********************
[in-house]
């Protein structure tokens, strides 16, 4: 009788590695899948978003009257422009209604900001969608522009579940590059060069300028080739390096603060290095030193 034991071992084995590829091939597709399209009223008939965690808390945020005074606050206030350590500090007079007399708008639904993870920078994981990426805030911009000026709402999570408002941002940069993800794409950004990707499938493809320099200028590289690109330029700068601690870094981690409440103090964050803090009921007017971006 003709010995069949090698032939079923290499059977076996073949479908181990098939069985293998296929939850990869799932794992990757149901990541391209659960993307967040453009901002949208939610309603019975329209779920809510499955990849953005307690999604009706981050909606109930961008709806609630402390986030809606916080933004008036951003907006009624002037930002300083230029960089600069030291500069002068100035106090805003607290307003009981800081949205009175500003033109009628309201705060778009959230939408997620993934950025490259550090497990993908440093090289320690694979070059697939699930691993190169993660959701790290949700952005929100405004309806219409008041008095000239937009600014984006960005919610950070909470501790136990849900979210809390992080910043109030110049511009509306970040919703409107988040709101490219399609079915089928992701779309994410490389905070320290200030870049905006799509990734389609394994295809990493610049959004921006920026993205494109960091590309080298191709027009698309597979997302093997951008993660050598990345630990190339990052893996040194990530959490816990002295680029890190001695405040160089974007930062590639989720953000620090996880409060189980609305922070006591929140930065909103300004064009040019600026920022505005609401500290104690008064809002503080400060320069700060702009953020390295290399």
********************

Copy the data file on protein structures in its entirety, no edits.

[in-house]
């Protein structure tokens, strides 16, 4: 009788590695899948978003009257422009209604900001969608522009579940590059060069300028080739390096603060290095030193 034991071992084995590829091939597709399209009223008939965690808390945020005074606050206030350590500090007079007399708008639904993870920078994981990426805030911009000026709402999570408002941002940069993800794409950004990707499938493809320099200028590289690109330029700068601690870094981690409440103090964050803090009921007017971006 003709010995069949090698032939079923290499059977076996073949479908181990098939069985293998296929939850990869799932794992990757149901990541391209659960993307967040453009901002949208939610309603019975329209779920809510499955990849953005307690999604009706981050909606109930961008709806609630402390986030809606916080933004008036951003907006009624002037930002300083230029960089600069030291500069002068100035106090805003607290307003009981800081949205009175500003033109009628309201705060778009959230939408997620993934950025490259550090497990993908440093090289320690694979070059697939699930691993190169993660959701790290949700952005929100405004309806219409008041008095000239937009600014984006960005919610950070909470501790136990849900979210809390992080910043109030110049511009509306970040919703409107988040709101490219399609079915089928992701779309994410490389905070320290200030870049905006799509990734389609394994295809990493610049959004921006920026993205494109960091590309080298191709027009698309597979997302093997951008993660050598990345630990190339990052893996040194990530959490816990002295680029890190001695405040160089974007930062590639989720953000620090996880409060189980609305922070006591929140930065909103300004064009040019600026920022505005609401500290104690008064809002503080400060320069700060702009953020390295290399």